Six years after its discovery, the Higgs boson has at last been observed decaying to fundamental particles known as bottom quarks. The finding, presented Aug. 28 at CERN by the ATLAS and CMS collaborations at the Large Hadron Collider (LHC), is consistent with the hypothesis that the all-pervading quantum field behind the Higgs boson also gives mass to the quarks.
A number of UC Davis physicists were involved in the observation. Professors Maxwell Chertok, John Conway, Robin Erbacher, Michael Mulhearn and Mani Tripathi are members of the CMS (Compact Muon Solenoid) collaboration. UC Davis has a long history with the Large Hadron Collider and CMS. Professors emeritus Winston Ko, Richard Lander and David Pellett have also been part of the CMS team, together with research scientists Richard Breedon, Timothy Cox, and John Smith. Ko, Lander, Tripathi and Pellett helped develop technology for the CMS detector in the 1990s, and UC Davis was one of the first U.S. universities to sign on to help build the Large Hadron Collider. Professor emeritus John (Jack) Gunion is one of the theorists behind work on the Higgs boson, as co-author of “The Higgs Hunter’s Guide.” Gunion and his co-authors were awarded the 2017 Sakurai Prize for their contributions.
The Standard Model and new physics
By discovering the Higgs, the Large Hadron Collider has helped confirm the Standard Model of particle physics. Now physicists hope that the machine will provide evidence of “new physics” which must lie beyond the Standard Model.
The Standard Model predicts that about 60 percent of the time a Higgs boson will decay to a pair of bottom quarks, the second-heaviest of the six flavors of quarks. If this prediction turned out to be incorrect, it would rock the foundations of the Standard Model and point to new physics.
Spotting this common Higgs-boson decay channel is anything but easy, as the six-year period since the discovery of the Higgs boson has shown. The reason for the difficulty is that there are many other ways of producing bottom quarks in proton–proton collisions. This makes it hard to isolate the Higgs-boson decay signal from the background “noise” associated with such processes. By contrast, the less-common Higgs-boson decay channels that were observed at the time of discovery of the particle, such as the decay to a pair of photons, are much easier to extract from the background.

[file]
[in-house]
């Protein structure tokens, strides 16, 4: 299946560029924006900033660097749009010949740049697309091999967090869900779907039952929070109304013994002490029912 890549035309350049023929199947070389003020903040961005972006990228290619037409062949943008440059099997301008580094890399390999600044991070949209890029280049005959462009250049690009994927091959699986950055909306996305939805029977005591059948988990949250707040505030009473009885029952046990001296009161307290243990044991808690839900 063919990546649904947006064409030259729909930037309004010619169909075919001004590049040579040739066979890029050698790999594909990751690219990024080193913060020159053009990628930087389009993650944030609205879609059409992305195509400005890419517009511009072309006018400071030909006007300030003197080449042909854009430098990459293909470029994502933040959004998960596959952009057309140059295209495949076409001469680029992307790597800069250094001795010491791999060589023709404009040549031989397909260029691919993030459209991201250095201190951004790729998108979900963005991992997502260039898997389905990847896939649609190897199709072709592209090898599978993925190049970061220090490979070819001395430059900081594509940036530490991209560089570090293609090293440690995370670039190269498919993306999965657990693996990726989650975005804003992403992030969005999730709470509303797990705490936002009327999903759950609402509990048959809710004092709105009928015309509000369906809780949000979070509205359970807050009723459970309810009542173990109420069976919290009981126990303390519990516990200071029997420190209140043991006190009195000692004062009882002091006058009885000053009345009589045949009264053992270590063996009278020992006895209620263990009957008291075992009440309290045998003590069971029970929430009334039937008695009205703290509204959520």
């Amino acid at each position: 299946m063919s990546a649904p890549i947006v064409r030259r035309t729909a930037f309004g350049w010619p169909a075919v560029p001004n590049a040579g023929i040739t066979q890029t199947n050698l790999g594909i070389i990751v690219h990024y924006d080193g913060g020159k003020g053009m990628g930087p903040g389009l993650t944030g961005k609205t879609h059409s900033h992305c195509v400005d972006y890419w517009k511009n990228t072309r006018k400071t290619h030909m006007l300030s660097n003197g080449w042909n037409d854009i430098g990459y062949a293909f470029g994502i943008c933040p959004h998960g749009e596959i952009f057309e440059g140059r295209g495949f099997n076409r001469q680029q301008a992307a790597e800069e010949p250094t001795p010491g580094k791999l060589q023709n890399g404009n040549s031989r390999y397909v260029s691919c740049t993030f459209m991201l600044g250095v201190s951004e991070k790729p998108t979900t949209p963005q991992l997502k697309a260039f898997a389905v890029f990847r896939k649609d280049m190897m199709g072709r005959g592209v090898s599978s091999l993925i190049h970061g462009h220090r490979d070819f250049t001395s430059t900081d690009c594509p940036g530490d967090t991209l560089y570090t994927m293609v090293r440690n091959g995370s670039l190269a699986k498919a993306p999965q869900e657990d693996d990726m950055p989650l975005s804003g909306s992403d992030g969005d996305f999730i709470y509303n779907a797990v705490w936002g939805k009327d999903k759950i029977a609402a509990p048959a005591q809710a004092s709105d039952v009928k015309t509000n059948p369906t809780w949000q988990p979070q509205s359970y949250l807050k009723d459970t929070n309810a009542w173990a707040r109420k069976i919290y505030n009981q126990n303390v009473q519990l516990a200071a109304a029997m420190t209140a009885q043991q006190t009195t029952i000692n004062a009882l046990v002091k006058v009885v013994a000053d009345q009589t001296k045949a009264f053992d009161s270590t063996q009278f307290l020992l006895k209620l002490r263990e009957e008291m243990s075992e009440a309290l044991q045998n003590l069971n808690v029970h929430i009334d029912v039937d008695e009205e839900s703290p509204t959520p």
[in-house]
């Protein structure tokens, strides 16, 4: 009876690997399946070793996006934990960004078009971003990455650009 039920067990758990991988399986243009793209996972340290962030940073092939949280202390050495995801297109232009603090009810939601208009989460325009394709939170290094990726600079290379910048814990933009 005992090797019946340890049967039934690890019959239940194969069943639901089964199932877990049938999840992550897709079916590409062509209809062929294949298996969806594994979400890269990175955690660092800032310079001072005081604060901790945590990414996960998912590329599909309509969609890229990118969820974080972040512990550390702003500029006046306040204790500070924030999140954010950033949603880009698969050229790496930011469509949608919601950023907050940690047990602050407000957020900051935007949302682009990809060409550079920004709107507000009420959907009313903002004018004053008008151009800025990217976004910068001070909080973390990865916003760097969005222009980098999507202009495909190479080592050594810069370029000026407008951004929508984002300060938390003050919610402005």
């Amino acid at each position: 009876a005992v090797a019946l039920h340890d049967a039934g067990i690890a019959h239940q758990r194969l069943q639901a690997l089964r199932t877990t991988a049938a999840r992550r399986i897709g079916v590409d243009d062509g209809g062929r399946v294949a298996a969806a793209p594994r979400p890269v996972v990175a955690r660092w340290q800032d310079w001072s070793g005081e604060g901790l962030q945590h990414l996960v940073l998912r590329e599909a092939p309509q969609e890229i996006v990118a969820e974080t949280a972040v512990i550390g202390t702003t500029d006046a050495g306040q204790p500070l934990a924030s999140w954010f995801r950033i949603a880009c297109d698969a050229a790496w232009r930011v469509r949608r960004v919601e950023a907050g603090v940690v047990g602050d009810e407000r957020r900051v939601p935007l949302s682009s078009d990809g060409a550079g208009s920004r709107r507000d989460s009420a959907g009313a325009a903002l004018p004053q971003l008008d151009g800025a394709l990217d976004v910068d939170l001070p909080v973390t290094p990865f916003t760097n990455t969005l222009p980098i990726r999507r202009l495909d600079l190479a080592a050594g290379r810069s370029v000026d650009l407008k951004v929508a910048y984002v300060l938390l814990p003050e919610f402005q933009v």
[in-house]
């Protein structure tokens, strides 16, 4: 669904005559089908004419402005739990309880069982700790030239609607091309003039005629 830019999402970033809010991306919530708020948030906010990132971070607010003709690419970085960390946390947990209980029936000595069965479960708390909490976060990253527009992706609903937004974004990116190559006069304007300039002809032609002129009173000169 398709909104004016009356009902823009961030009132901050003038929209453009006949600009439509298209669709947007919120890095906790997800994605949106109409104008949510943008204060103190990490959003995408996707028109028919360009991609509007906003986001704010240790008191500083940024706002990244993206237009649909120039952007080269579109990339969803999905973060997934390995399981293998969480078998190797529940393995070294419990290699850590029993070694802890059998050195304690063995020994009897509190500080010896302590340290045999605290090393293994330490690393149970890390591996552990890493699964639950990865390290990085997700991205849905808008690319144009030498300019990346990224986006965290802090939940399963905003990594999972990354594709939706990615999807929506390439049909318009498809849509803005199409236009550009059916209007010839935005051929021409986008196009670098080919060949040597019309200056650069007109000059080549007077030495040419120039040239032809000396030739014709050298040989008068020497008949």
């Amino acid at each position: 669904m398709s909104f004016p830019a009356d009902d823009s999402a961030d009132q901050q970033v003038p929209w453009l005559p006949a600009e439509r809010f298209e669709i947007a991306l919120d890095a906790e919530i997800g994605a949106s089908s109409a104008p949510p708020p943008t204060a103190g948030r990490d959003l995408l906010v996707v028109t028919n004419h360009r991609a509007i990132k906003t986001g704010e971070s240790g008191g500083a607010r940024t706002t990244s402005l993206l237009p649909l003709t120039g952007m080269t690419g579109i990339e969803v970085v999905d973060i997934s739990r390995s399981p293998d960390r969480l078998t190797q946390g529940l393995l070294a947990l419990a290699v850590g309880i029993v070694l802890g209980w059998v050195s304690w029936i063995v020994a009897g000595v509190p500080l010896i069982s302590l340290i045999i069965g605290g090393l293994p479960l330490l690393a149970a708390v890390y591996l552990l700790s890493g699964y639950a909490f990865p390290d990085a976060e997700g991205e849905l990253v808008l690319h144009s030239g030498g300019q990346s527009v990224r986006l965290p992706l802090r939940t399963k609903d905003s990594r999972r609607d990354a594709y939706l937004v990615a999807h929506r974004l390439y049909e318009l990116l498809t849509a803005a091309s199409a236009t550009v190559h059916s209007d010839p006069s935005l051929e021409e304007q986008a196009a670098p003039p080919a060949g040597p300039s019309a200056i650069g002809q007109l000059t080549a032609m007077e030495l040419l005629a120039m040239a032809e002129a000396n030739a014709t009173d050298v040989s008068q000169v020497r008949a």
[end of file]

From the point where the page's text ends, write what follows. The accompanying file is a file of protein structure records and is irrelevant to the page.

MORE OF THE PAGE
The ATLAS and CMS teams each combined their data from the first and second runs of the LHC and applied complex analysis methods. Both ATLAS and CMS teams were able to detect decay of the Higgs boson to a pair of bottom quarks with a significance exceeding five standard deviations. Their results are consistent with the Standard Model prediction.
With more data, the collaborations will improve the precision of these and other measurements and probe the decay of the Higgs boson into a pair of much-less-massive fermions called muons, always watching for deviations in the data that could point to physics beyond the Standard Model.
Initial evidence for the decay of the Higgs boson to pairs of bottom quarks actually came in 2012, shortly before the discovery of the Higgs itself, based on data collected by the CDF and DZero experiments at the Tevatron proton-antiproton collider at Fermilab in Illinois by teams including UC Davis physicists. The Tevatron was for 25 years the world’s highest-energy accelerator. It delivered its last collisions in late 2011, shortly after the LHC began operating at high intensity.
— Andy Fell, UC Davis News and Media Relations